Skip to main content

An observational study of the reactogenicity and immunogenicity of 13-valent pneumococcal conjugate vaccine in women of childbearing age in Papua New Guinea



Maternal immunization with pneumococcal conjugate vaccine (PCV) may protect young infants in high-risk settings against the high risk of pneumococcal infections in early life. The aim of this study was to determine the safety and immunogenicity of 13-valent PCV (PCV13) in healthy women of childbearing age in PNG.


As part of this observational study, 50 non-pregnant women of childbearing age (18-45 yrs. old) living in the highlands of PNG were vaccinated with a single dose of PCV13. Local and systemic reactogenicity were assessed 24–48 h after vaccination. Venous blood samples were collected before and 1 month after vaccination to measure PCV13 serotype-specific IgG antibody concentrations.


No severe adverse effects were reported during the 1-month follow-up period. IgG antibody concentrations significantly increased after vaccination for all PCV13 serotypes. One month after vaccination IgG antibody levels ≥2.5 μg/mL were reached in at least 75% of women for all PCV13 serotypes, except serotype 3, and ≥ 5 μg/mL in at least 75% of women for 7 serotypes (serotypes 6B, 9 V, 14, 18C, 19A, 19F and 23F).


PCV13 is safe and immunogenic in women of childbearing age living in a high-risk setting in PNG. This supports the implementation of studies to investigate the safety and immunogenicity of maternal PCV vaccination in high-risk settings as a strategy to protect infants in these settings against the high risk of pneumococcal infections in early life.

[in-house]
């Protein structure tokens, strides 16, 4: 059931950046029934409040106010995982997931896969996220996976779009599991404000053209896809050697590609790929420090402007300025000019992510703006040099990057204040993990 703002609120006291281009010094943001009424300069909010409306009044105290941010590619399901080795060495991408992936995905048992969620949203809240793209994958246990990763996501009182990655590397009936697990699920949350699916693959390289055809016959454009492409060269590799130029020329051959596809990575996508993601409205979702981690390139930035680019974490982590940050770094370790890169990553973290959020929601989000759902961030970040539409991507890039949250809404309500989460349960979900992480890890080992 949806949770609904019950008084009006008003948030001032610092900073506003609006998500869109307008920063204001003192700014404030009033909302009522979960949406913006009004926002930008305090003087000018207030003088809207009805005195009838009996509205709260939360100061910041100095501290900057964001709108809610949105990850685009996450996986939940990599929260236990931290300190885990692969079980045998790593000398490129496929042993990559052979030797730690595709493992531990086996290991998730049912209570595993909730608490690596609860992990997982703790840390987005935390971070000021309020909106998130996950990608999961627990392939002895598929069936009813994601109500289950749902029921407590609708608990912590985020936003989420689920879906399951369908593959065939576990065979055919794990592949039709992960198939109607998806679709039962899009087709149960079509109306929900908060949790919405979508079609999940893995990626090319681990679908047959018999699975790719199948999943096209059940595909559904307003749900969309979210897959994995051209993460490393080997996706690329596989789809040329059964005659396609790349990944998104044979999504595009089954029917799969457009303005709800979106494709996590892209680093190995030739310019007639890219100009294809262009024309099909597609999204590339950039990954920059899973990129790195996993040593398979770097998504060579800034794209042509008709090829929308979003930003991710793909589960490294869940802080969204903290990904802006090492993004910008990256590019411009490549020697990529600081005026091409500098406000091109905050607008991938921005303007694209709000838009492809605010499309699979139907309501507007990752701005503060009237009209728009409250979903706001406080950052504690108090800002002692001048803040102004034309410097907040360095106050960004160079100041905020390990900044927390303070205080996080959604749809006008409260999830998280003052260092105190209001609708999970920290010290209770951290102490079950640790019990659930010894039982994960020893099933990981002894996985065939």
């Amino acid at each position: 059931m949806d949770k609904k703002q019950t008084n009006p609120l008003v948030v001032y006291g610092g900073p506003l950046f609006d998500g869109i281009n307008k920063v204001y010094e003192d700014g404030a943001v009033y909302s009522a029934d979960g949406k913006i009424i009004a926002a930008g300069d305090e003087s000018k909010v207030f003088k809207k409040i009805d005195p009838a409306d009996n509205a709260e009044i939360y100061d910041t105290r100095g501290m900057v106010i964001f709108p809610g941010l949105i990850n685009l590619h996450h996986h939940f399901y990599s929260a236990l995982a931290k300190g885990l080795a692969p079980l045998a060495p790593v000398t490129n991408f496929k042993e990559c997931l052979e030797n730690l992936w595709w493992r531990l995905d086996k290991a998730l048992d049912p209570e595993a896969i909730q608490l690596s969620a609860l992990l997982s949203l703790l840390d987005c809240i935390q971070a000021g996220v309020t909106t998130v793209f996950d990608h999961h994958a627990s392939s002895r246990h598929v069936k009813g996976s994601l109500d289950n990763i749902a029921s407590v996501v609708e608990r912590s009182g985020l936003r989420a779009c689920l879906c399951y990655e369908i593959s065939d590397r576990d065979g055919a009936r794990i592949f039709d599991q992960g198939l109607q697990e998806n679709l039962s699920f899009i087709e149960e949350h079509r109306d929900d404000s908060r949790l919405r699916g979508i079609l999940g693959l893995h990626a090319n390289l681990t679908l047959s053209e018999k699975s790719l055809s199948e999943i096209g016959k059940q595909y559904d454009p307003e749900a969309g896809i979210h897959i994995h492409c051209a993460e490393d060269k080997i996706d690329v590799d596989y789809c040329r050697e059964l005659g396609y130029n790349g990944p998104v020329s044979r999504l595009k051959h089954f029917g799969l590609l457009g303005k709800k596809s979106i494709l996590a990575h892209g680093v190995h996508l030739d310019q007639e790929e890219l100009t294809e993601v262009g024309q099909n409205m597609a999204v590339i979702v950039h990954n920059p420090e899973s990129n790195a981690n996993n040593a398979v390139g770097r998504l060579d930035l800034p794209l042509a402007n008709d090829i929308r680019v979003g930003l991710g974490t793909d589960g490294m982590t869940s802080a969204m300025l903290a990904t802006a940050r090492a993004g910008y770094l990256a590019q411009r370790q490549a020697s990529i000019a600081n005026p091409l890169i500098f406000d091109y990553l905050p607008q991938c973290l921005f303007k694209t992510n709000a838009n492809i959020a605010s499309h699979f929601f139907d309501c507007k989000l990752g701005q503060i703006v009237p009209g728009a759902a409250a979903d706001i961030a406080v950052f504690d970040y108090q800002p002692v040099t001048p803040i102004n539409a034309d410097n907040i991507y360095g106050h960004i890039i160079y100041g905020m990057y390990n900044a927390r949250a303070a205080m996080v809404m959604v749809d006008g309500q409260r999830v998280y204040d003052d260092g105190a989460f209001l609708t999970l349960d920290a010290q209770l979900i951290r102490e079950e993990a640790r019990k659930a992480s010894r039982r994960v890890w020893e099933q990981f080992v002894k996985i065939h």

Trial registration

NCT04183322. Registered 3 December 2019 - Retrospectively registered


Streptococcus pneumoniae remains a leading cause of childhood disease and death [1]. Most cases occur in low-income countries in children under 12 months of age [1, 2]. Compared to children in low- or moderate-endemic settings, infants in high-risk settings become infected at a younger age, with disease incidence peaking before 6 months of age [2]. Nasopharyngeal colonization is an immediate precursor to disease [3, 4], and in high-risk settings infants become rapidly colonized and disease is likely to follow. In the highlands of Papua New Guinea (PNG), where this study was performed, 50% of infants are colonized with pneumococci by 19 days of age, and almost all will have carried pneumococci before they are 1 month old [5]. Early intervention is therefore key to reducing the high burden of disease.